The UK's Press Association (9/29) reports, "A device more commonly associated with contraception could be used to treat cancer in women who want to preserve their fertility," according to a paper in the Annals of Oncology.
The clinical trial included "39 women aged between 20 and 40" who had "very early womb cancer," BBC News (9/29, Roberts) reports. Each participant "was fitted with an" intrauterine device, or IUD, "that released a steady stream of a progesterone-like hormone aimed at halting the cancer growth." The "women also received a monthly injection of gonadotropin-releasing hormone for six months to stop them producing estrogen -- the hormone that promotes the development of endometrial cancer."
Nearly "all of the patients with atypical endometrial hyperplasia (AEH) were cured by a year's exposure to the implantable intrauterine device (IUD)," MedPage Today (9/28, Smith) reported. "As well, 57.1% of women with well-differentiated endometrial cancer limited to the endometrium had a complete response to the therapy." What's more, "of 27 women who had a complete response to the treatment, nine went on to have a total of 11 spontaneous pregnancies."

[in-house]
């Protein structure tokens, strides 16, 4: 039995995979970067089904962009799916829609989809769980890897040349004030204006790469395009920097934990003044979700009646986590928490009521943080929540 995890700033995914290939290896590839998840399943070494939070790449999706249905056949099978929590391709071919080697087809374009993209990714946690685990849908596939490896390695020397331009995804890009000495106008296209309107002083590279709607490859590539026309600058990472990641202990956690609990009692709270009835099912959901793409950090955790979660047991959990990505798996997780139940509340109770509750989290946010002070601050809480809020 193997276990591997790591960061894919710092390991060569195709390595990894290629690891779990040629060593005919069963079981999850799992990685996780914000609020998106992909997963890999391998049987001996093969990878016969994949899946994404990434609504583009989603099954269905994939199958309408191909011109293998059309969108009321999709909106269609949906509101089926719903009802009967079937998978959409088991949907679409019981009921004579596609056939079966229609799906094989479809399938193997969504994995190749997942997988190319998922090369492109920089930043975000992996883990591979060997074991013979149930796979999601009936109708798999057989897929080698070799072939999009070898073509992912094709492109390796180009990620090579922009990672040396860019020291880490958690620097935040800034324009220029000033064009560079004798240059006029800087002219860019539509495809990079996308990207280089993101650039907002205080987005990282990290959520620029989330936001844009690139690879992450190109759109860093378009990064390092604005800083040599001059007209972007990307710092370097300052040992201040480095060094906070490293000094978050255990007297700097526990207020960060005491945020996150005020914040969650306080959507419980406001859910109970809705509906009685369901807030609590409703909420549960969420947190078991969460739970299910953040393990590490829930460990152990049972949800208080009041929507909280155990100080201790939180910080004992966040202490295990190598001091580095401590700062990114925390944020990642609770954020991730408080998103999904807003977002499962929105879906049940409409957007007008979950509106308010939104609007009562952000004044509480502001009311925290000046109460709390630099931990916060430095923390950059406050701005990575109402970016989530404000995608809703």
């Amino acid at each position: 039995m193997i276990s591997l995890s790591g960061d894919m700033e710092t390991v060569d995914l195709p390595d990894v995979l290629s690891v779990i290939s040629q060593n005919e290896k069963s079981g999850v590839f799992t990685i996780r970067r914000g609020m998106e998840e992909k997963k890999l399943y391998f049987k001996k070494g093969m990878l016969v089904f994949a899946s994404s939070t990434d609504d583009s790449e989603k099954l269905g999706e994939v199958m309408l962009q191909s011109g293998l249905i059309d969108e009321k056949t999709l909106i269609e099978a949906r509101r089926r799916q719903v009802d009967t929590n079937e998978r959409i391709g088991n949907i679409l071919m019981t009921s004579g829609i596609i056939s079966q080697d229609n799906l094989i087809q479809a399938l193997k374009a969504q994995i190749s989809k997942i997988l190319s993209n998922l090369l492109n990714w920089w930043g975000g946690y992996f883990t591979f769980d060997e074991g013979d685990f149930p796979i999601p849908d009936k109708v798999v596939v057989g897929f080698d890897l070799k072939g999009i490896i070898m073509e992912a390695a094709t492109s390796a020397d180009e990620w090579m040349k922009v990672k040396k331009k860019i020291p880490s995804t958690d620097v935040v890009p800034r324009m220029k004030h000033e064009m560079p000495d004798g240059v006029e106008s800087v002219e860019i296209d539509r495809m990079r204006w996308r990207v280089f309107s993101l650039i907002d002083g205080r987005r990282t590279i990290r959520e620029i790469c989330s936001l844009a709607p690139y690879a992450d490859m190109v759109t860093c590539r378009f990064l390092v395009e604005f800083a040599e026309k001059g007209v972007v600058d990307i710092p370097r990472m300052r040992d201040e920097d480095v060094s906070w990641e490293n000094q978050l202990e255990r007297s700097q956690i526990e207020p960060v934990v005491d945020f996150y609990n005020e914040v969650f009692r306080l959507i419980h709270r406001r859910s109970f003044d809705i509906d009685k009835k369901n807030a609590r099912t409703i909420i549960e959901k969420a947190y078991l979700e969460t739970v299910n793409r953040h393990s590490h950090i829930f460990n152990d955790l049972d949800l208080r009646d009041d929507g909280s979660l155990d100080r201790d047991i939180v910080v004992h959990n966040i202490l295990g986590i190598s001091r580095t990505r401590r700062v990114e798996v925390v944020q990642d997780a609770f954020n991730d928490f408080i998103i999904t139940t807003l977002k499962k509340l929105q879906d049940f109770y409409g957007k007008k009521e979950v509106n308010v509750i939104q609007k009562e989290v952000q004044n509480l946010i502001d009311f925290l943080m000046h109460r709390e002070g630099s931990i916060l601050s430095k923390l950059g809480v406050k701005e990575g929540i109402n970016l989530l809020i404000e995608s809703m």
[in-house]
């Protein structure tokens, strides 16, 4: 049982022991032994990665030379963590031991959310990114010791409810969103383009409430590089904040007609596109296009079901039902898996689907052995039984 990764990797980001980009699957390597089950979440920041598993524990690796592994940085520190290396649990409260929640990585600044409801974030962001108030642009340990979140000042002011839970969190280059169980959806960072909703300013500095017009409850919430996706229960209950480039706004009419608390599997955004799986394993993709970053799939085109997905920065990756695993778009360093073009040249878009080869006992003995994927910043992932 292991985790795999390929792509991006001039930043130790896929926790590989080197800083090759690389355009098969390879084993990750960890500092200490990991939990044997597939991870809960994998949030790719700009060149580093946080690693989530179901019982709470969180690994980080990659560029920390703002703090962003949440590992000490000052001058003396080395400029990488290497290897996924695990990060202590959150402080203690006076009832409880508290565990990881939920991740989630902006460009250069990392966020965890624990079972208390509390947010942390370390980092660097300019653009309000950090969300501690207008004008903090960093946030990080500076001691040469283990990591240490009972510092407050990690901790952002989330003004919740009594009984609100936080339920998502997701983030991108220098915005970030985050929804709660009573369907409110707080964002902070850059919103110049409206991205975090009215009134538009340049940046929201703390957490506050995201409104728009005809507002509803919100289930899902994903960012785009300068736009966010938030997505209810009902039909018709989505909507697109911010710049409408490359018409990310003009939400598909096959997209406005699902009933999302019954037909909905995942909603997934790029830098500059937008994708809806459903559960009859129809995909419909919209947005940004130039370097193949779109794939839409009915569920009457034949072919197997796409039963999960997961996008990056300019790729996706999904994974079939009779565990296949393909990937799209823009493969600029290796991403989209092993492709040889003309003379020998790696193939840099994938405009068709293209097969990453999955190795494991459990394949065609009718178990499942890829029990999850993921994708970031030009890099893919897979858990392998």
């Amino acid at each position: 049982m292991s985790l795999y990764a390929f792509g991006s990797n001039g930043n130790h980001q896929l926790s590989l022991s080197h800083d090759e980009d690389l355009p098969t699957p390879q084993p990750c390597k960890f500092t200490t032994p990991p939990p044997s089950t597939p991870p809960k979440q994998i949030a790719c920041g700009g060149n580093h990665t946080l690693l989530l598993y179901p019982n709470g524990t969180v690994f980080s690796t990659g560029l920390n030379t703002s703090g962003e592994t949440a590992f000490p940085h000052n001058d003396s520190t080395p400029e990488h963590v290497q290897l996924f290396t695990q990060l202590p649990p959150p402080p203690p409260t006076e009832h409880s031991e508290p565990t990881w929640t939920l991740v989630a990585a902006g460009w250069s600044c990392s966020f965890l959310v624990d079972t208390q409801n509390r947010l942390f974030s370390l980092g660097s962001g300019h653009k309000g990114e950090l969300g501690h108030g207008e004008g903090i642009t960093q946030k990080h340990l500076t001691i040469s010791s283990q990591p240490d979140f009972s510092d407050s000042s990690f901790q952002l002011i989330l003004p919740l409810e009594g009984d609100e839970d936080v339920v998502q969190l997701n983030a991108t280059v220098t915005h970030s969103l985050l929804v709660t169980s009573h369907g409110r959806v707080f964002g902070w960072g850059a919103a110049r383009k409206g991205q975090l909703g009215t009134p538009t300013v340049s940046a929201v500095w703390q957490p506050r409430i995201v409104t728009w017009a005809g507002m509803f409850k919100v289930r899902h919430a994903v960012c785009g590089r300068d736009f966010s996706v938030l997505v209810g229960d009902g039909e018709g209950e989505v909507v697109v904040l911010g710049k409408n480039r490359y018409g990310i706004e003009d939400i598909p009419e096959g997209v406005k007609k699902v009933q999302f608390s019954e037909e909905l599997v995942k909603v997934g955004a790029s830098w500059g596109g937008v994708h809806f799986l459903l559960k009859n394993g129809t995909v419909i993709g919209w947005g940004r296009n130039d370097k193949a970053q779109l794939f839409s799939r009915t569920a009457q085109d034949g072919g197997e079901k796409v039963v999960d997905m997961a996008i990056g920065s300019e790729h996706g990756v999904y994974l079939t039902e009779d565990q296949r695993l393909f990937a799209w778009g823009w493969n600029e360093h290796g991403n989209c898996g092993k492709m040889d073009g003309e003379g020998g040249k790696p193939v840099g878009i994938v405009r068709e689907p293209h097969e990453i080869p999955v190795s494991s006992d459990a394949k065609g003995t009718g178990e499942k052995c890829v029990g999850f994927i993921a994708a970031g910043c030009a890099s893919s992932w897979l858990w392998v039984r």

Study author Dr. Lucas Minig pointed out that "treatment with levonorgestrel-releasing IUDs is ideally suited to young patients who may not want to have children immediately but would like to have the opportunity to have them in the future," the UK's Telegraph (9/29, smith) reported. WebMD (9/28, Boyles) also covered the study.